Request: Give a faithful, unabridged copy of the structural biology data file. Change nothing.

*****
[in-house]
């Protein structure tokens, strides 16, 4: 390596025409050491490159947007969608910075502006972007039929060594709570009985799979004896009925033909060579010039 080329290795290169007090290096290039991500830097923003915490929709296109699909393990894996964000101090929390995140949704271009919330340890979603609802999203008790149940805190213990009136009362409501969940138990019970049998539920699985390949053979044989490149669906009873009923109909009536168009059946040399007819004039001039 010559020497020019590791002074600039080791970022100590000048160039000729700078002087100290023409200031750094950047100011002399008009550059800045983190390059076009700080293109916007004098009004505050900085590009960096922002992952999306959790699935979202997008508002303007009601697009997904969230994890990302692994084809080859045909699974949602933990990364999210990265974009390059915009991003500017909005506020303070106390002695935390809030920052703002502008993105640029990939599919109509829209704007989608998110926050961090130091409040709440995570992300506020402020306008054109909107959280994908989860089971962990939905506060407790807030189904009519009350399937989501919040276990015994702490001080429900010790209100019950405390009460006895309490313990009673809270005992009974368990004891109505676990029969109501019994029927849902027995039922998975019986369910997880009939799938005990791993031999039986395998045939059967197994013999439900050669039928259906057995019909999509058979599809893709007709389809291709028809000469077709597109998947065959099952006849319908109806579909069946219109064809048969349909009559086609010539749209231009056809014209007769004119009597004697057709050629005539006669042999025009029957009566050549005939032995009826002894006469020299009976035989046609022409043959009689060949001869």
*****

[in-house]
């Protein structure tokens, strides 16, 4: 390596025409050491490159947007969608910075502006972007039929060594709570009985799979004896009925033909060579010039 080329290795290169007090290096290039991500830097923003915490929709296109699909393990894996964000101090929390995140949704271009919330340890979603609802999203008790149940805190213990009136009362409501969940138990019970049998539920699985390949053979044989490149669906009873009923109909009536168009059946040399007819004039001039 010559020497020019590791002074600039080791970022100590000048160039000729700078002087100290023409200031750094950047100011002399008009550059800045983190390059076009700080293109916007004098009004505050900085590009960096922002992952999306959790699935979202997008508002303007009601697009997904969230994890990302692994084809080859045909699974949602933990990364999210990265974009390059915009991003500017909005506020303070106390002695935390809030920052703002502008993105640029990939599919109509829209704007989608998110926050961090130091409040709440995570992300506020402020306008054109909107959280994908989860089971962990939905506060407790807030189904009519009350399937989501919040276990015994702490001080429900010790209100019950405390009460006895309490313990009673809270005992009974368990004891109505676990029969109501019994029927849902027995039922998975019986369910997880009939799938005990791993031999039986395998045939059967197994013999439900050669039928259906057995019909999509058979599809893709007709389809291709028809000469077709597109998947065959099952006849319908109806579909069946219109064809048969349909009559086609010539749209231009056809014209007769004119009597004697057709050629005539006669042999025009029957009566050549005939032995009826002894006469020299009976035989046609022409043959009689060949001869």